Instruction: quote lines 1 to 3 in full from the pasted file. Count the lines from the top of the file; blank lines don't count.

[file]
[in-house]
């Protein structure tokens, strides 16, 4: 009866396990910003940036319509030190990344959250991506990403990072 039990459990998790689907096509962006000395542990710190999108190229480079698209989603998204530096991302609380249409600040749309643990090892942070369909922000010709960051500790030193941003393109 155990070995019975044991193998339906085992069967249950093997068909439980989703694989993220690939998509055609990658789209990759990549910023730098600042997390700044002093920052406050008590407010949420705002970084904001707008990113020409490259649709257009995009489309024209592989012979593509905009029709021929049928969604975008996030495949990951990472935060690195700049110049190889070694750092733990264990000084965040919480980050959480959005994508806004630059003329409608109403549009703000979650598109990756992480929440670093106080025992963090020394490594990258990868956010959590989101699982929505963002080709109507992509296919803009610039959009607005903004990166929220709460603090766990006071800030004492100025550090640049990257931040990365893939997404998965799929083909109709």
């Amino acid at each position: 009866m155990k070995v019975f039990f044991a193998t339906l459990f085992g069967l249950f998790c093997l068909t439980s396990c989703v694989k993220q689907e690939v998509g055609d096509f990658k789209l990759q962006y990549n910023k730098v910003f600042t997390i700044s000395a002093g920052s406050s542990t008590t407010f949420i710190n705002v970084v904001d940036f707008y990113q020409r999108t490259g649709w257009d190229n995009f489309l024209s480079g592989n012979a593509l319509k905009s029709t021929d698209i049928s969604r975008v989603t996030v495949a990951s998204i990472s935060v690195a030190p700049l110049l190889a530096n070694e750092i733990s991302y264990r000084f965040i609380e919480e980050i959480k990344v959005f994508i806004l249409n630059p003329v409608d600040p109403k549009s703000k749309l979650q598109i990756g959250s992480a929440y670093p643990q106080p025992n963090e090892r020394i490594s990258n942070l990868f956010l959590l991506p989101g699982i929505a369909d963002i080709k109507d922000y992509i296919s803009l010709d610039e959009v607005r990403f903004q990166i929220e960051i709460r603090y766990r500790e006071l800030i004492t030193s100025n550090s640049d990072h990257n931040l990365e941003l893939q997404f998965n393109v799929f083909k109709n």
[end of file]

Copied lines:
[in-house]
């Protein structure tokens, strides 16, 4: 009866396990910003940036319509030190990344959250991506990403990072 039990459990998790689907096509962006000395542990710190999108190229480079698209989603998204530096991302609380249409600040749309643990090892942070369909922000010709960051500790030193941003393109 155990070995019975044991193998339906085992069967249950093997068909439980989703694989993220690939998509055609990658789209990759990549910023730098600042997390700044002093920052406050008590407010949420705002970084904001707008990113020409490259649709257009995009489309024209592989012979593509905009029709021929049928969604975008996030495949990951990472935060690195700049110049190889070694750092733990264990000084965040919480980050959480959005994508806004630059003329409608109403549009703000979650598109990756992480929440670093106080025992963090020394490594990258990868956010959590989101699982929505963002080709109507992509296919803009610039959009607005903004990166929220709460603090766990006071800030004492100025550090640049990257931040990365893939997404998965799929083909109709």
């Amino acid at each position: 009866m155990k070995v019975f039990f044991a193998t339906l459990f085992g069967l249950f998790c093997l068909t439980s396990c989703v694989k993220q689907e690939v998509g055609d096509f990658k789209l990759q962006y990549n910023k730098v910003f600042t997390i700044s000395a002093g920052s406050s542990t008590t407010f949420i710190n705002v970084v904001d940036f707008y990113q020409r999108t490259g649709w257009d190229n995009f489309l024209s480079g592989n012979a593509l319509k905009s029709t021929d698209i049928s969604r975008v989603t996030v495949a990951s998204i990472s935060v690195a030190p700049l110049l190889a530096n070694e750092i733990s991302y264990r000084f965040i609380e919480e980050i959480k990344v959005f994508i806004l249409n630059p003329v409608d600040p109403k549009s703000k749309l979650q598109i990756g959250s992480a929440y670093p643990q106080p025992n963090e090892r020394i490594s990258n942070l990868f956010l959590l991506p989101g699982i929505a369909d963002i080709k109507d922000y992509i296919s803009l010709d610039e959009v607005r990403f903004q990166i929220e960051i709460r603090y766990r500790e006071l800030i004492t030193s100025n550090s640049d990072h990257n931040l990365e941003l893939q997404f998965n393109v799929f083909k109709n």